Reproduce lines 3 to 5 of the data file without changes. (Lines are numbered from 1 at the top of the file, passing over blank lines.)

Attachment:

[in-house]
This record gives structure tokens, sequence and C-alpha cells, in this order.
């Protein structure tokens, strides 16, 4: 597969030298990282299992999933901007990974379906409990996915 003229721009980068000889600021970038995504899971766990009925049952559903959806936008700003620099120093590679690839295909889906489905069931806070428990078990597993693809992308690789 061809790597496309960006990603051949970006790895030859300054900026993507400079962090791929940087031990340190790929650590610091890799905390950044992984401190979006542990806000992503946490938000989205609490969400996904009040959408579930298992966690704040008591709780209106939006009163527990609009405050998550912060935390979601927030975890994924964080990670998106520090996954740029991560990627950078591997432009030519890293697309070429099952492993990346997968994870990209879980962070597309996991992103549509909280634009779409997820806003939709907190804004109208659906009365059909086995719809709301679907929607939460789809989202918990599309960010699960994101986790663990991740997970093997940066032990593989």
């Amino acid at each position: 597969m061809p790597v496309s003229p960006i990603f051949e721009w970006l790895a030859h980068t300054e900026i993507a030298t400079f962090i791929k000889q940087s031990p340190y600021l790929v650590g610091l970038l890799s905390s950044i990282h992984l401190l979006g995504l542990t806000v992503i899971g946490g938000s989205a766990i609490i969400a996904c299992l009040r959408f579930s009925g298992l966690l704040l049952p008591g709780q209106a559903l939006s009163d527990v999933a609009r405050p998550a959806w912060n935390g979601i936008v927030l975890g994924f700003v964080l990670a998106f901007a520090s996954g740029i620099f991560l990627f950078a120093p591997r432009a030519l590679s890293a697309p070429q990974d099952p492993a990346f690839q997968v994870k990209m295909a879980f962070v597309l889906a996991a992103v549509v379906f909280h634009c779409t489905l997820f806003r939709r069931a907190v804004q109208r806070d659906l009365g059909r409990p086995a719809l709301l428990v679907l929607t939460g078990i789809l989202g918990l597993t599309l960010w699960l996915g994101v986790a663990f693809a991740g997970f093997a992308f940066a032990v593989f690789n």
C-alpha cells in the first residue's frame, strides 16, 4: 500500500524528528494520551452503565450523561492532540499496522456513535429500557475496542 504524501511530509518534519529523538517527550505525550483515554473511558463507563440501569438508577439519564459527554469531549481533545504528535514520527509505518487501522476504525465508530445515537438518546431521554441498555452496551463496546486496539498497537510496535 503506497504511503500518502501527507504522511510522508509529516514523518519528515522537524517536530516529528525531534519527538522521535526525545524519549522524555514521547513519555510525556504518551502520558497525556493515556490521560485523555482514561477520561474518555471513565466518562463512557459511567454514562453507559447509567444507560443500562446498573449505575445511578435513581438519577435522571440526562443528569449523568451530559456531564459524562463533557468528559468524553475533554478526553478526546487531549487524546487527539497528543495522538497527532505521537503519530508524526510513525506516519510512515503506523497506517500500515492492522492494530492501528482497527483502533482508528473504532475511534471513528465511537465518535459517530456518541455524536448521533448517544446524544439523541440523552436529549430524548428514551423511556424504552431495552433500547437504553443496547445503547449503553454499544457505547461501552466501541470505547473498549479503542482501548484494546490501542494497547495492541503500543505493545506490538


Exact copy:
């Protein structure tokens, strides 16, 4: 597969030298990282299992999933901007990974379906409990996915 003229721009980068000889600021970038995504899971766990009925049952559903959806936008700003620099120093590679690839295909889906489905069931806070428990078990597993693809992308690789 061809790597496309960006990603051949970006790895030859300054900026993507400079962090791929940087031990340190790929650590610091890799905390950044992984401190979006542990806000992503946490938000989205609490969400996904009040959408579930298992966690704040008591709780209106939006009163527990609009405050998550912060935390979601927030975890994924964080990670998106520090996954740029991560990627950078591997432009030519890293697309070429099952492993990346997968994870990209879980962070597309996991992103549509909280634009779409997820806003939709907190804004109208659906009365059909086995719809709301679907929607939460789809989202918990599309960010699960994101986790663990991740997970093997940066032990593989």
């Amino acid at each position: 597969m061809p790597v496309s003229p960006i990603f051949e721009w970006l790895a030859h980068t300054e900026i993507a030298t400079f962090i791929k000889q940087s031990p340190y600021l790929v650590g610091l970038l890799s905390s950044i990282h992984l401190l979006g995504l542990t806000v992503i899971g946490g938000s989205a766990i609490i969400a996904c299992l009040r959408f579930s009925g298992l966690l704040l049952p008591g709780q209106a559903l939006s009163d527990v999933a609009r405050p998550a959806w912060n935390g979601i936008v927030l975890g994924f700003v964080l990670a998106f901007a520090s996954g740029i620099f991560l990627f950078a120093p591997r432009a030519l590679s890293a697309p070429q990974d099952p492993a990346f690839q997968v994870k990209m295909a879980f962070v597309l889906a996991a992103v549509v379906f909280h634009c779409t489905l997820f806003r939709r069931a907190v804004q109208r806070d659906l009365g059909r409990p086995a719809l709301l428990v679907l929607t939460g078990i789809l989202g918990l597993t599309l960010w699960l996915g994101v986790a663990f693809a991740g997970f093997a992308f940066a032990v593989f690789n």
C-alpha cells in the first residue's frame, strides 16, 4: 500500500524528528494520551452503565450523561492532540499496522456513535429500557475496542 504524501511530509518534519529523538517527550505525550483515554473511558463507563440501569438508577439519564459527554469531549481533545504528535514520527509505518487501522476504525465508530445515537438518546431521554441498555452496551463496546486496539498497537510496535 503506497504511503500518502501527507504522511510522508509529516514523518519528515522537524517536530516529528525531534519527538522521535526525545524519549522524555514521547513519555510525556504518551502520558497525556493515556490521560485523555482514561477520561474518555471513565466518562463512557459511567454514562453507559447509567444507560443500562446498573449505575445511578435513581438519577435522571440526562443528569449523568451530559456531564459524562463533557468528559468524553475533554478526553478526546487531549487524546487527539497528543495522538497527532505521537503519530508524526510513525506516519510512515503506523497506517500500515492492522492494530492501528482497527483502533482508528473504532475511534471513528465511537465518535459517530456518541455524536448521533448517544446524544439523541440523552436529549430524548428514551423511556424504552431495552433500547437504553443496547445503547449503553454499544457505547461501552466501541470505547473498549479503542482501548484494546490501542494497547495492541503500543505493545506490538